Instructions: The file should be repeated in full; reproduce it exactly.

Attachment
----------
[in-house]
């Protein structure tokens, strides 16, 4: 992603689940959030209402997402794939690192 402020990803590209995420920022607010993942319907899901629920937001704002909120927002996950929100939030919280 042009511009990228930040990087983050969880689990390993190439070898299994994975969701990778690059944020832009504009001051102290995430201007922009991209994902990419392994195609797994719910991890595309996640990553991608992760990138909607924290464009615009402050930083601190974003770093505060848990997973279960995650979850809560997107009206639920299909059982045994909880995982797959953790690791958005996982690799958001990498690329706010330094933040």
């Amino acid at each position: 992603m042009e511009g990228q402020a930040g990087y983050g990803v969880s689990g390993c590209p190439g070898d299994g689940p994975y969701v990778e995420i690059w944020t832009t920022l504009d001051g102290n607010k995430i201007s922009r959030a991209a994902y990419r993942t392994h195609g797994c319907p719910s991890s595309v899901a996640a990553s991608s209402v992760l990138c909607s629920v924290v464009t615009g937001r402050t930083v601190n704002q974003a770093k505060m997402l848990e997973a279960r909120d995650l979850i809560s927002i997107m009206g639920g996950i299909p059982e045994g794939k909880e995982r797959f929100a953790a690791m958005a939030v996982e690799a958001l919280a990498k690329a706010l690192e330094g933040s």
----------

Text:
[in-house]
């Protein structure tokens, strides 16, 4: 992603689940959030209402997402794939690192 402020990803590209995420920022607010993942319907899901629920937001704002909120927002996950929100939030919280 042009511009990228930040990087983050969880689990390993190439070898299994994975969701990778690059944020832009504009001051102290995430201007922009991209994902990419392994195609797994719910991890595309996640990553991608992760990138909607924290464009615009402050930083601190974003770093505060848990997973279960995650979850809560997107009206639920299909059982045994909880995982797959953790690791958005996982690799958001990498690329706010330094933040």
């Amino acid at each position: 992603m042009e511009g990228q402020a930040g990087y983050g990803v969880s689990g390993c590209p190439g070898d299994g689940p994975y969701v990778e995420i690059w944020t832009t920022l504009d001051g102290n607010k995430i201007s922009r959030a991209a994902y990419r993942t392994h195609g797994c319907p719910s991890s595309v899901a996640a990553s991608s209402v992760l990138c909607s629920v924290v464009t615009g937001r402050t930083v601190n704002q974003a770093k505060m997402l848990e997973a279960r909120d995650l979850i809560s927002i997107m009206g639920g996950i299909p059982e045994g794939k909880e995982r797959f929100a953790a690791m958005a939030v996982e690799a958001l919280a990498k690329a706010l690192e330094g933040s």